THE SISTERS BROTHERS
2018, Annapurna Pictures, 121 min, France/Spain/Romania/USA, Dir: Jacques Audiard

Based on the novel by Patrick deWitt, this reimagining of the cinematic Western is a dangerous, witty and emotionally cathartic exploration of what it means to be a man. It is 1851, and Charlie and Eli Sisters (Joaquin Phoenix and John C. Reilly) are both brothers and assassins, boys grown to men in a savage and hostile world. Each increasingly questions, and quibbles with, the other’s methods as they travel through the mountains of Oregon and eventually to the Gold Rush land of California. It’s a journey that will test the deadly family ties that bind - and may allow them to rediscover what remains of their humanity. Costarring Jake Gyllenhaal and Riz Ahmed. “This first English-language outing by the ever-adventurous French director Jacques Audiard (A PROPHET, RUST AND BONE) is a connoisseur’s delight, as it's boisterously acted and detailed down to its last bit of shirt stitching.” - Todd McCarthy, The Hollywood Reporter.


STEP BROTHERS
2008, Sony Repertory, 98 min, USA, Dir: Adam McKay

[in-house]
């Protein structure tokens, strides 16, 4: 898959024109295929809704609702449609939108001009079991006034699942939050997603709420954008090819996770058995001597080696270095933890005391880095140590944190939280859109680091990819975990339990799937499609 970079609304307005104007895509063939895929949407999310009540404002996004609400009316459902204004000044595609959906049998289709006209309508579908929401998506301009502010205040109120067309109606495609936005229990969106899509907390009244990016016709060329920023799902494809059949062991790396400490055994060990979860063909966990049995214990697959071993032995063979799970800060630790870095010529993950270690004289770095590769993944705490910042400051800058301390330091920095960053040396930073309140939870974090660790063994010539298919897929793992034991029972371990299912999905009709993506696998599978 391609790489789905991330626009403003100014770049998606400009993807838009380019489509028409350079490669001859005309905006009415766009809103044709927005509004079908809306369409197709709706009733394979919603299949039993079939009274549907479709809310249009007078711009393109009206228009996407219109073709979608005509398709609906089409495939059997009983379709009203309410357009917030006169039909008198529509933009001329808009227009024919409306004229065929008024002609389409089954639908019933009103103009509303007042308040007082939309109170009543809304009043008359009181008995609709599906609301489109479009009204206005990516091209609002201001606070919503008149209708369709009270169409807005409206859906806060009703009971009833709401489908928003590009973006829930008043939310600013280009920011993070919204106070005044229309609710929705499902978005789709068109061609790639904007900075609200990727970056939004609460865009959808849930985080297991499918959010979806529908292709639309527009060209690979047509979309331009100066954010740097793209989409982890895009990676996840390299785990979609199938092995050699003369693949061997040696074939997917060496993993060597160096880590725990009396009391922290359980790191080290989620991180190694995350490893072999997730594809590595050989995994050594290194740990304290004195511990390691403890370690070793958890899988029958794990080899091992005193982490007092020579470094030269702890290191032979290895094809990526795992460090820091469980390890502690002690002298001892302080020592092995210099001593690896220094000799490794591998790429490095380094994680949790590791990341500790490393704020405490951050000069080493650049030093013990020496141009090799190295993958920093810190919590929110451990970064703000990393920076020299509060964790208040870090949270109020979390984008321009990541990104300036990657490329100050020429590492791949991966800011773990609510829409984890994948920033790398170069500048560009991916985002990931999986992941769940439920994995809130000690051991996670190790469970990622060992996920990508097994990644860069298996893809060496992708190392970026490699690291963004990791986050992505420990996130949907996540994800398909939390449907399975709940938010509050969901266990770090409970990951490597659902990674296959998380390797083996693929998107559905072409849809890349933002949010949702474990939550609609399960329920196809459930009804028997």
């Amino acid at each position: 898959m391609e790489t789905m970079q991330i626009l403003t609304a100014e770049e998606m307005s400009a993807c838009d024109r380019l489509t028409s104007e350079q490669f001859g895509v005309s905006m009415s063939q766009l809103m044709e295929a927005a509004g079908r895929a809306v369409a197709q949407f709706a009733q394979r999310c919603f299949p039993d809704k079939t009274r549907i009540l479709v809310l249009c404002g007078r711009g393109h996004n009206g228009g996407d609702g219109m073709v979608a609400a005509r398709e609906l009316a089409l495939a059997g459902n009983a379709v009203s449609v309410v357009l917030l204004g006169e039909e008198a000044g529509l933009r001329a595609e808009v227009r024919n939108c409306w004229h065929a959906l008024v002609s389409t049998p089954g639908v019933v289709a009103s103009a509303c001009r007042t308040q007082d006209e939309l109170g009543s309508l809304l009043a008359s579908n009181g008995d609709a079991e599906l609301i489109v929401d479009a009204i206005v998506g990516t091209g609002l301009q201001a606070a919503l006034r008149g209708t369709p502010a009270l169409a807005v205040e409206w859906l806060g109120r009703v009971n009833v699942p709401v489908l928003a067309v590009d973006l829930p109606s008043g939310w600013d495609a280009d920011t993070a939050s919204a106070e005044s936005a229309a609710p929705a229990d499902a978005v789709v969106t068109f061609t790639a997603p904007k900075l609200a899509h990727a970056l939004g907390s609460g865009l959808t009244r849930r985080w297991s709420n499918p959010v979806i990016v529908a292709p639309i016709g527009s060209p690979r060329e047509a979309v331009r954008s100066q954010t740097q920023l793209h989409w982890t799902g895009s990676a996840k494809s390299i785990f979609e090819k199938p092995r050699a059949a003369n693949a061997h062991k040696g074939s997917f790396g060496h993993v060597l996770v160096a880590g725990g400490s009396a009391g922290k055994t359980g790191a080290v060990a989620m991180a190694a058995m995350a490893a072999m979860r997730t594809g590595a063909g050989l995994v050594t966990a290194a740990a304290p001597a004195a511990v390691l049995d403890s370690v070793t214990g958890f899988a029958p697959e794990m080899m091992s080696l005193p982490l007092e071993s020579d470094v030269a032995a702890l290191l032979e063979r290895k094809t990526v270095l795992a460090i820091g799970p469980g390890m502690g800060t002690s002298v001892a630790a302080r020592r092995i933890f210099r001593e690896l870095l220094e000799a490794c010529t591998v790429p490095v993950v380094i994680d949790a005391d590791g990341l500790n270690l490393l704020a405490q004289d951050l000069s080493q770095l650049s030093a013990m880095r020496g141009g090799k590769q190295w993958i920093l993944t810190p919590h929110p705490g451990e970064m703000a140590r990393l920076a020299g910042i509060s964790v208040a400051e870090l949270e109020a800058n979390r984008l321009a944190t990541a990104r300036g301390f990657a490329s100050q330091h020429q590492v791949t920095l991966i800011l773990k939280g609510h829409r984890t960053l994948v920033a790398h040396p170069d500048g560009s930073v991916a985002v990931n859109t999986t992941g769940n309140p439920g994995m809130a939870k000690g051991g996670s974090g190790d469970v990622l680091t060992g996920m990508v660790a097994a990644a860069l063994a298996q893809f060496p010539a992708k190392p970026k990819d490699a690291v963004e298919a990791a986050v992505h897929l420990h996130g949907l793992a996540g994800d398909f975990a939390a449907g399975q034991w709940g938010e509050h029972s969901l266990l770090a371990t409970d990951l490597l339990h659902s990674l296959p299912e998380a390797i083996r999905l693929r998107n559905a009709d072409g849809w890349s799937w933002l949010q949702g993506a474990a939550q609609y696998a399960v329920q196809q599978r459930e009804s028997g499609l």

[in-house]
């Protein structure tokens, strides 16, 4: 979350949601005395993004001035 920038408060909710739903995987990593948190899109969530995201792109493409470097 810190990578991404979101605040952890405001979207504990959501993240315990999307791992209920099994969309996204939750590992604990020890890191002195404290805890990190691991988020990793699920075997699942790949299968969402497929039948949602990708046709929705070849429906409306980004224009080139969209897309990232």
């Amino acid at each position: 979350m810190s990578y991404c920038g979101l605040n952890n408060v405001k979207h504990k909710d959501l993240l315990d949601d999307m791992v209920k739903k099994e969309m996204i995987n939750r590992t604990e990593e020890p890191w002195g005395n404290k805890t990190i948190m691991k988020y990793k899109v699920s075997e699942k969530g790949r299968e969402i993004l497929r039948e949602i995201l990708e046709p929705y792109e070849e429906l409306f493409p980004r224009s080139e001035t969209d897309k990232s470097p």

TALLADEGA NIGHTS: THE BALLAD OF RICKY BOBBY stars Will Ferrell and John C. Reilly reunite for this comedy hit in which they play coddled men living with their respective single parents. When their folks fall in love and marry, the two guys become stepbrothers and must learn to get along with each other and start shouldering adult responsibilities. Mary Steenburgen and Richard Jenkins costar.


CHICAGO
2002, Park Circus/Miramax, 113 min, USA/Germany/Canada, Dir: Rob Marshall

At a time when crimes of passion result in celebrity headlines, nightclub sensation Velma Kelly (Catherine Zeta-Jones) and spotlight-seeking Roxie Hart (Renée Zellweger) both find themselves sharing space on Chicago's famed Murderess Row. They also share Billy Flynn (Richard Gere), the town's slickest lawyer with a talent for turning notorious defendants into local legends. But in Chicago, there's only room for one legend! Based on the Bob Fosse stage musical, the film won six Academy Awards, including Best Picture, with supporting performances by John C. Reilly (as Hart’s gullible husband) and Queen Latifah (as a corrupt jail matron) garnering additional Oscar nominations.


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